If you want access to your data from outside the office, you have number of options, depending on your situation. Also see Multiple Location Options for information setting up multiple clinics.
GoToMyPC and LogMeIn both make outstanding products for remote connection. They allow you to log on to an office PC from other computers, and it feels as if you were sitting at that computer, except for a slight time delay. The data is sent encrypted so it is secure. The only problem with this solution is that if you use a public computer, or if you get a virus, someone may figure out what your password is. If anyone figures out your password, they would have access to your network. As long as you are careful, this should not be a problem.
LogMeIn Settings: If the 3D chart does not work, try changing the following settings:
Windows XP also comes with a similar built-in remote desktop feature. To access it, click, Start, All Programs, Accessories, Communications, Remote Desktop Connection. Note that if you use one of these remote desktop solutions, the computer you are connected to is disabled during use by the other user. In other words, it doesn't increase the number of users you can have. See hints below in the Terminal Services section if you are having trouble with your connection.
Remote Desktop Protocol (RDP) was formerly known as Terminal Services. If you have Windows Server, then you can use the built-in RDP to access your network remotely. The remote computers can run any application that you could normally run from the office. The advantage over GoToMyPC or LogMeIn, which are described above, is that you can have multiple connections operating at once. Instead of just connecting to a single computer, the server would handle all the connections. This solution works very well and is elegant in its simplicity.
If using RDP, you should change the following options:
Both of these options reduce the graphic intensiveness of the application.
See Mobile Web. As an alternative to the mobile version, you can use LogMeIn for your iPhone or GoToMyPC for your Microsoft Mobile device.
You can back up your data to a laptop and take it home with you. You will have access to all of your data as long as you remember to back up before you leave the office in the evening. Another similar option is to use a hard drive of some sort to take home the data with you. This would primarily be an offsite backup strategy, but could allow you to use it at home.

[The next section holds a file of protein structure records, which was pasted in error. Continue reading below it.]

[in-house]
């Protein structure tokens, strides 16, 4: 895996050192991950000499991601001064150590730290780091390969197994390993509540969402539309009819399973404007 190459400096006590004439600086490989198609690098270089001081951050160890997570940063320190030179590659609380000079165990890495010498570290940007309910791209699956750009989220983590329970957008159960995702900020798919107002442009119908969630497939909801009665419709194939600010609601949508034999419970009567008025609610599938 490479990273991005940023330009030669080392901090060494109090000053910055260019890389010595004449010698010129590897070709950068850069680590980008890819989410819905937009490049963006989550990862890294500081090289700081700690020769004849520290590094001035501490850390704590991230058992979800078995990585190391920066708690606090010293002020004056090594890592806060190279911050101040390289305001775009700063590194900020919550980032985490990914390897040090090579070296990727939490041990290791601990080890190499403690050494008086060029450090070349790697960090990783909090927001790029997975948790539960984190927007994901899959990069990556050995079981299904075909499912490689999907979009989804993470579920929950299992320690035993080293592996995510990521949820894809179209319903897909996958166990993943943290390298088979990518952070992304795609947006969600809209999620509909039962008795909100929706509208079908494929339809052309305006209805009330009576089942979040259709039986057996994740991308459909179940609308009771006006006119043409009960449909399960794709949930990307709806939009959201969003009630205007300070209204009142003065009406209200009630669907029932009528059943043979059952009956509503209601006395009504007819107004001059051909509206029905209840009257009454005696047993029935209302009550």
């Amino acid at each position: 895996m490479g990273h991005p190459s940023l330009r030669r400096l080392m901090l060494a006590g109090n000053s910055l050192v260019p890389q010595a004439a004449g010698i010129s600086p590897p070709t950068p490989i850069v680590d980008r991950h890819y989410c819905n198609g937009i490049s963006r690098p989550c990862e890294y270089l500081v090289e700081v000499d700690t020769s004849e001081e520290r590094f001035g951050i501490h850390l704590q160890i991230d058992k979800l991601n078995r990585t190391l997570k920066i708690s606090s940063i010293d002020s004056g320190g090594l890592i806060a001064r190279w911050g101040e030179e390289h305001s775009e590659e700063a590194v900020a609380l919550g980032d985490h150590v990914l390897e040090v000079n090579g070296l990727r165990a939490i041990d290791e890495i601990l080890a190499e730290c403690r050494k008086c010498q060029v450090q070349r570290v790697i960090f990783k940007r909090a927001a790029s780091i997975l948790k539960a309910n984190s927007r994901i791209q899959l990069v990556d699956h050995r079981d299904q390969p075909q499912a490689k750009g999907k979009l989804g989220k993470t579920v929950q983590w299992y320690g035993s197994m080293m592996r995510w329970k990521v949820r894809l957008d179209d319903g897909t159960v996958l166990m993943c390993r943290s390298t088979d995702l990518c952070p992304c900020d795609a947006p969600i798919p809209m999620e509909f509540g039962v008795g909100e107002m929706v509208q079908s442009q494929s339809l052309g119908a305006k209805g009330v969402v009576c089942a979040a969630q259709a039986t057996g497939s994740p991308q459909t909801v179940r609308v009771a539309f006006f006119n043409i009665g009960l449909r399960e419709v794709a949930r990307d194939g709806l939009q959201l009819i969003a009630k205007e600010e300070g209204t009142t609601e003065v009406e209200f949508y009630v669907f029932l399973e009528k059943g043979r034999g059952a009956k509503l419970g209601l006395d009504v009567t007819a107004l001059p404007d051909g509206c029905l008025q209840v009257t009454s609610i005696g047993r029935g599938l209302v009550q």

Options include external drives, internal removable drives, external cases, full size, medium, and small drives, USB, USB2, firewire, Ethernet, etc. Your best option is probably a USB flash drive, which is very small and convenient. If you have a lot of images, then you may need to use a small external hard drive that connects with USB2, firewire, or SATA. It will be fast, and it is easy to connect it to any computer you want.
There is no Web Version of Open Dental that will run in a browser.
At some point, we will begin offering a hosted version of Open Dental. We would host the database for you, providing you with a secure connection to our servers. We would handle all backup, upgrades, virus protection, etc. This would not be a web browser version, but a full version of the program with all the functionality you are used to. This service would be very convenient, although a bit more expensive. You would never be locked in to this setup. Your data always belongs to you, so at any time you could request that we send you the entire database, and you could switch to the traditional setup running on your own network. You could freely move your database back and forth to best fit your situation and you would always have total control over your data.